Process: Ho­bie Porter

Artist Profile - - CONTENTS - Ho­bie Porter is rep­re­sented by Art­house Gallery, Sydney and Moss­green Gallery, Mel­bourne. www.art­house­gallery.com.au www.moss­green­gallery.com.au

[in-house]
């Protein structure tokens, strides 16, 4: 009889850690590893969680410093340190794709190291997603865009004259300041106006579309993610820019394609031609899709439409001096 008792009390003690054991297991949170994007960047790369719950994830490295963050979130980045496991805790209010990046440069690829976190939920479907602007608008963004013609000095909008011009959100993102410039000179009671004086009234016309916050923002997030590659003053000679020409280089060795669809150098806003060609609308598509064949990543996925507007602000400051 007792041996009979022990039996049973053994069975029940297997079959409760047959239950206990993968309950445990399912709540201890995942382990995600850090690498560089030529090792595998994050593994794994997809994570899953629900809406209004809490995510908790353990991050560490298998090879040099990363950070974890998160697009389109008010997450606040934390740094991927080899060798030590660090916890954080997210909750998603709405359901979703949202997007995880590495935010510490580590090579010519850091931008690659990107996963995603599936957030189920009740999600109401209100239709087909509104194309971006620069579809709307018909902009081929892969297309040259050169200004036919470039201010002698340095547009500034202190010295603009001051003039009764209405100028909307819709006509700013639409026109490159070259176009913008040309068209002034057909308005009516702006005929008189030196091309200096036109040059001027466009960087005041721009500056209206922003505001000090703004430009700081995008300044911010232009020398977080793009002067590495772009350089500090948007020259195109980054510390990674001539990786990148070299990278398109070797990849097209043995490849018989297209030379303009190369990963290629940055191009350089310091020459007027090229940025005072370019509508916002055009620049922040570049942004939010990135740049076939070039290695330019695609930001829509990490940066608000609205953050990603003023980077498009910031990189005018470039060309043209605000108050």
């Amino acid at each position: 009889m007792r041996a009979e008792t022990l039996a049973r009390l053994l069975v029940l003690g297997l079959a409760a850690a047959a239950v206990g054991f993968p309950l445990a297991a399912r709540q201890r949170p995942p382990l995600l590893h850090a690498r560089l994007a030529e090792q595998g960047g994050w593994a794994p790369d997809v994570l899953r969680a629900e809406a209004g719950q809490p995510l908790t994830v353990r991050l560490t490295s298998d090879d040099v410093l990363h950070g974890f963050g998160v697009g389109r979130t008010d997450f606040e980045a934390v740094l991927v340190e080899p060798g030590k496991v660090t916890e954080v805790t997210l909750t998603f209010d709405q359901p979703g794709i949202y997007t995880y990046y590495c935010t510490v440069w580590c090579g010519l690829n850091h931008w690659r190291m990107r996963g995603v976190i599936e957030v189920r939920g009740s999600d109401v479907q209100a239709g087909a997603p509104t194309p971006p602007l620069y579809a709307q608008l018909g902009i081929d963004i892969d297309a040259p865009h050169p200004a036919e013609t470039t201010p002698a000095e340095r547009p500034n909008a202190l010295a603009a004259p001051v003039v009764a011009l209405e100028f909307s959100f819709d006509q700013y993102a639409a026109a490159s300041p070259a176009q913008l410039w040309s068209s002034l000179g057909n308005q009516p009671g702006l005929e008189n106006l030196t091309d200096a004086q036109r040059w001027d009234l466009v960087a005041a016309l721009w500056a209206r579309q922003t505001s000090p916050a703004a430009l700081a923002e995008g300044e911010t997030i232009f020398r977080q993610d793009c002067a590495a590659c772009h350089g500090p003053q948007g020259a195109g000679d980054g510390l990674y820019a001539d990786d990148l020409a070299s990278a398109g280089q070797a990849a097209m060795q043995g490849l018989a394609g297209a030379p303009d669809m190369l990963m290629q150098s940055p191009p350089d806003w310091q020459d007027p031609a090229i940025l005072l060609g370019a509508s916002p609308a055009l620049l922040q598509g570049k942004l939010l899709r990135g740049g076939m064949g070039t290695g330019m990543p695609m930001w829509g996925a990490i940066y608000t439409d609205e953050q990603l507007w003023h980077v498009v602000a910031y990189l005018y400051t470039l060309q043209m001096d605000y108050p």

I paInt In pur­suit of a sen­si­tive en­gage­ment with place and land­scape. My paint­ings speak of pre­car­i­ous en­vi­ron­ments, of­ten in terms of ne­glect or loss. I think land­scape paint­ing can be as much about the self as it is about the land­scape; it’s a slip­pery no­tion which cul­mi­nates in my work as an elu­sive po­etic. My aes­thetic is in­volved in a kind of imag­in­ing into land­scape, to rein­voke a sense of its mys­tery and to speak of a quiet, emo­tive re­sponse to place. I live in a sub­trop­i­cal rain­for­est in North Eastern NSW. Spend­ing time alone in the bush is a fa­mil­iar and nor­mal ex­is­tence for me. It has ac­tu­ally be­come an im­por­tant com­po­nent of my prac­tice; I go to the place, which may be as close as a walk out of the stu­dio, or it could re­quire in­ter­state travel. I go there not to do much, other than to feel it out and muse on ideas. In those moments, I am lis­ten­ing to the coun­try and wait­ing for sug­ges­tions. Un­ob­tru­sive thoughts will emerge and re­cur to me in those places. It usu­ally takes time to find a way to ar­tic­u­late these thoughts in a way that is sym­pa­thetic to the par­tic­u­lar en­vi­ron­ment. I may find an ob­ject of in­ter­est on the site, or take a pho­to­graph. On odd oc­ca­sions, ideas will sim­ply come to­gether in an in­stant. Some­times a sim­ple mo­ment like that can pro­vide enough in­spi­ra­tion for an ex­hi­bi­tion. I usu­ally have to re­visit places to in­cre­men­tally work their story out. Each time I do, it is as if I am de­vel­op­ing my re­la­tion­ship with the en­vi­ron­ment, and that process is on­go­ing. I think the prac­tice of lis­ten­ing re­spect­fully in­ter­sects with in­dige­nous re­la­tion­ships to coun­try. It of­fers an in­sight into how and why the first peo­ple de­vel­oped such a re­spect­ful en­gage­ment with place, cou­pled with a pow­er­fully deep sense of be­long­ing. It is an ad­mirable qual­ity. Per­haps this was a sig­nif­i­cant com­po­nent which en­abled a so­phis­ti­cated civil­i­sa­tion to ap­ply sus­tain­able be­hav­iours and re­la­tion­ships with their lands, past and present. In con­tradis­tinc­tion, colo­nial at­ti­tudes in Aus­tralian his­tory were more con­cerned with shap­ing land to suit for­eign in­ter­ests. Many of these prac­tices have proven to be un­sus­tain­able and coun­ter­pro­duc­tive. When I lis­ten to a place, I can only trans­late my re­sponse from a Western cul­tural frame­work. It seems ap­pro­pri­ate for me to utilise my in­her­ited Western land­scape paint­ing her­itage, with all the prob­lems that it en­tails. I con­sider my prac­tice to con­tinue that cham­pi­oned in Aus­tralia by 19th Cen­tury colo­nial painter, Eu­gene von Guer­ard. His paint­ings em­pha­sised an ac­cu­rate ren­der­ing of all el­e­ments within the land­scape, pro­mot­ing a very demo­cratic no­tion that ev­ery­thing in it was equally im­por­tant. There is a com­mit­ment to the seem­ingly in­con­se­quen­tial in von Guer­ard’s me­thod­i­cal paint­ing tech­nique that I like to pur­sue in mine. My prac­tice con­tin­ues the land­scape paint­ing genre, yet not with­out scru­tiny. It (the genre) is dif­fi­cult to navigate in con­tem­po­rary times be­cause of its his­tor­i­cal con­text. It har­bours as­so­ci­a­tions of ro­man­ti­cism, con­quest, colo­nial­ism, na­tion­al­ism, the pic­turesque and the sub­lime. I am in­ter­ested in the im­pli­ca­tions such ideas have when con­sid­er­ing land­scape from a con­tem­po­rary en­vi­ron­men­tal per­spec­tive. His­tory has a way of spilling into the fu­ture if unchecked, some­times even so. The Cor­nu­copia or Horn of Plenty, for exam-ple, has been used since the Gre­coRo­man era to sym­bol­ise abun­dant har­vests. It is an in­nate cul­tural sym­bol that en­dorses in­dul­gence. Abun­dance has never been